7 Ways to Decrease Your Family's Chances of Getting the Coronavirus
As COVID-19 spreads throughout the world, there are a lot of unknowns. Here are some basic, easy ways to lower your family's chances of getting the coronavirus.
If you’re a parent, you’re probably glued to news coverage of the coronavirus (and the disease it causes, COVID-19). It has spread to nearly every country, sickened more than 31 million people, and caused at least 965,600 deaths. There’s also been more than 6.8 million confirmed cases and 200,100 deaths in America.
It’s natural for parents to worry but, fortunately, experts say your child has a lower chance of contracting the coronavirus by practicing safety precautions—which is why masks and social distancing are so important. If your kid does develop the coronavirus, it probably won’t be severe or life-threatening. Confirmed cases in children tend to have mild symptoms, according to the Centers for Disease Control and Prevention (CDC). However, severe complications are possible—especially for individuals who are immunocompromised or with underlying medical conditions.
Even so, it’s important to be prepared. Here are seven ways to lower your family's chances of getting the coronavirus.
Practice social distancing.
The coronavirus is a respiratory illness like the cold or flu. Contaminated droplets from coughs or sneezes can travel up to six feet, and they can infect people by entering their eyes, nose, or mouth. New reports also suggest that airborne transmission may be possible through breathing and exhaling. This is especially scary considering that COVID-19 may be asymptomatic, and it can also spread before people show any symptoms, according to the CDC. It's vital to practice social distancing standards set in place by the government. Stay at least six feet away from others, and avoid high-traffic places where transmission is more likely.
Be cautious in public places.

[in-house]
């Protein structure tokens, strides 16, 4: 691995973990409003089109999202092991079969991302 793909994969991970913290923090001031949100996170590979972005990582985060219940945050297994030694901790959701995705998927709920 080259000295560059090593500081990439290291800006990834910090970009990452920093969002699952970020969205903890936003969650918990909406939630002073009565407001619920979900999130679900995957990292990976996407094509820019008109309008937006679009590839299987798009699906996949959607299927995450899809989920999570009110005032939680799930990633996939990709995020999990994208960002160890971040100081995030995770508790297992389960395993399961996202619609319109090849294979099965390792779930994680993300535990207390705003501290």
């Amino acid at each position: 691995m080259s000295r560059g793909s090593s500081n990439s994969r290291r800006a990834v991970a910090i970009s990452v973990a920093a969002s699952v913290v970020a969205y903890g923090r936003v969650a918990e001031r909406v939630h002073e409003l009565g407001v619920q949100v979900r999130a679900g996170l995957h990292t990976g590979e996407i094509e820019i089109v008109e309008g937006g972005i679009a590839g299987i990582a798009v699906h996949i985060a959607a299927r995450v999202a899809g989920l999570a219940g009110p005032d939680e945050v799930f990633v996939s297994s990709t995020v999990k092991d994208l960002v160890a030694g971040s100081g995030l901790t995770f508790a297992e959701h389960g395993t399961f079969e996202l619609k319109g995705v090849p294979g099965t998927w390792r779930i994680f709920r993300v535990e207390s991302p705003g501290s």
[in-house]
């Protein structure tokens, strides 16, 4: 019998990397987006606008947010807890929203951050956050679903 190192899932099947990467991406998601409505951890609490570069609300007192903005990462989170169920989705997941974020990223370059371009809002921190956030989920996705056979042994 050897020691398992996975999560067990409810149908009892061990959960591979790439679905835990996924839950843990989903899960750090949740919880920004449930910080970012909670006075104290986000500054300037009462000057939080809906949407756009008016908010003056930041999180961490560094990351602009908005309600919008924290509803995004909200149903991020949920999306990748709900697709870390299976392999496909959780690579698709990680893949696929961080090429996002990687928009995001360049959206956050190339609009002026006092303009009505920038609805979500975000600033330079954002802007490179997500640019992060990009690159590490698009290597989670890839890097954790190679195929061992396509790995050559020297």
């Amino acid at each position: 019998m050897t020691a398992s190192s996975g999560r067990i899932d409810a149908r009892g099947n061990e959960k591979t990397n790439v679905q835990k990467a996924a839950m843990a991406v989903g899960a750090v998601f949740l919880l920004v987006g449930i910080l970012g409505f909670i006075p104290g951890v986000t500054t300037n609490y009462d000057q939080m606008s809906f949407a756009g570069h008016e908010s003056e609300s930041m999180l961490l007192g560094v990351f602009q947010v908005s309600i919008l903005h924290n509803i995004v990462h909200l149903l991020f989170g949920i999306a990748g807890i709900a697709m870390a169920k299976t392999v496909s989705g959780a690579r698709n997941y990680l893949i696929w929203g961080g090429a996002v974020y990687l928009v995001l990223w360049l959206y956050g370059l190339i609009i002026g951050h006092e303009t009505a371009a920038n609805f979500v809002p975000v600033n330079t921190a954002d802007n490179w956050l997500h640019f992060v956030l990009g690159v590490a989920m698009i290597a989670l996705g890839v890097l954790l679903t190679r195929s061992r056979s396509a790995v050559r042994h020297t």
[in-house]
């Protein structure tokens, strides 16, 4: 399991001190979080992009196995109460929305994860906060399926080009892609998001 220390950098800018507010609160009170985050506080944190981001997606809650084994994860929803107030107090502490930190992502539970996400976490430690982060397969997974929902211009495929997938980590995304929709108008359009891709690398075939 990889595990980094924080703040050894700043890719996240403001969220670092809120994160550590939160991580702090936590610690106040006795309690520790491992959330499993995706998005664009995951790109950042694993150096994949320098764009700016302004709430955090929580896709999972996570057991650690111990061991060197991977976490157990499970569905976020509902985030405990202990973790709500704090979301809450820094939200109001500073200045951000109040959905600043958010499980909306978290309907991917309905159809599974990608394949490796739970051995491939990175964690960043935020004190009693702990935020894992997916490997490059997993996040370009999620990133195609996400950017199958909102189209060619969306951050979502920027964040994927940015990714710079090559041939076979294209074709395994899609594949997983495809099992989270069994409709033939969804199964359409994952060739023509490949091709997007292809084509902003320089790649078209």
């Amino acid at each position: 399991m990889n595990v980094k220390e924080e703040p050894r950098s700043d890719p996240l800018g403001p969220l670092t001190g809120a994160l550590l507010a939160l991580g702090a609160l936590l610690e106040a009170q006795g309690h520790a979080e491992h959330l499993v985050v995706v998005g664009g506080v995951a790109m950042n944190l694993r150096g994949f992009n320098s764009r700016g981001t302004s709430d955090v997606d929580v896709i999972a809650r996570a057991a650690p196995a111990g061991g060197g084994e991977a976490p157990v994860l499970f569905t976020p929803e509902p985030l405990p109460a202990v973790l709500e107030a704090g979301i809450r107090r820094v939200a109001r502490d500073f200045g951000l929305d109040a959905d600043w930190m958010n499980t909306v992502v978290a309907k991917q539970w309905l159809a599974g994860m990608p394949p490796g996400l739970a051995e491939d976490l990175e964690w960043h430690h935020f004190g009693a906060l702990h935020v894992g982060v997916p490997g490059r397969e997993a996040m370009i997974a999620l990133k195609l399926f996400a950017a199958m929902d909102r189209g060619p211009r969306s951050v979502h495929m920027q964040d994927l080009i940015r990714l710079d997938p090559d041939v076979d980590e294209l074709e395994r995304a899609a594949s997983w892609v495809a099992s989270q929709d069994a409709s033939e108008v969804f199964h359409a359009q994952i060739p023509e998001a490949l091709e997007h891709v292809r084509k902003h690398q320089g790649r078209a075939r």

Despite social distancing orders, most people still go out for essential purposes like grocery shopping. Make sure to take all necessary precautions. For example, you can wipe the grocery cart handle with a disinfectant wipe and avoid direct contact with cashiers. Read more about grocery shopping during a pandemic here.
Wear a mask.
The CDC suggests wearing a cloth face mask "in public settings where other social distancing measures are difficult to maintain, especially in areas of significant community-based transmission." Always wear a mask in public if you don't feel well, since the barrier could block your infected droplets from contaminating others. It's also important to wear a mask if you're at a higher risk for serious cases of COVID-19 (for example, if you're older than 65 or have a compromised immune system, though masks are not recommended for children under 2). Opt for cloth or paper masks over N95 respirator masks, which should be reserved for health care workers.
Disinfect your home and belongings.
According to a March 2020 study from National Institutes of Health, CDC, UCLA, and Princeton University scientists, the coronavirus may be able to survive for three hours in the air, four hours on copper, 24 hours on cardboard, and two to three days on stainless steel and plastic. That's why it's important to sanitize key things in your home—such as your countertops after placing grocery bags on them—to lower your chances of getting the coronavirus. Check out this list of other things to clean ASAP to prevent getting sick.
Teach your kids not to touch their faces.
If bacteria-ridden droplets get into a child’s nose or mouth, they can become sick with the disease, says Miryam Wahrman, Ph.D., biology professor and director of the microbiology research lab at William Paterson University and author of The Hand Book: Surviving in a Germ-Filled World. Encourage your kids to avoid touching their faces in public.
Make sure kids wash their hands
The best way to lower your chances of getting the coronavirus is practicing proper hand hygiene, so teach your kids how to wash their hands with soap and water for at least 20 seconds. Make sure they clean up before eating, whenever you return from being in public, and before touching their eyes, nose, and mouth. You can also use hand sanitizer with at least 60 percent alcohol in a pinch, according to Dr. Wahrman. (Hand sanitizer has sold out in many places, though. Check out our guide for making your own kid-friendly version).
Use caution when traveling.
The White House temporarily banned all travel from Europe, and the CDC now recommends avoiding all nonessential international travel. Check out the latest guidelines and recommendations, and use your discretion before embarking on a trip. You'll need to weigh the benefits against the risk, says Dr. Wahrman. If you do travel by plane, avoid people who look sick, wash your hands often, and disinfect communal items like tray tables.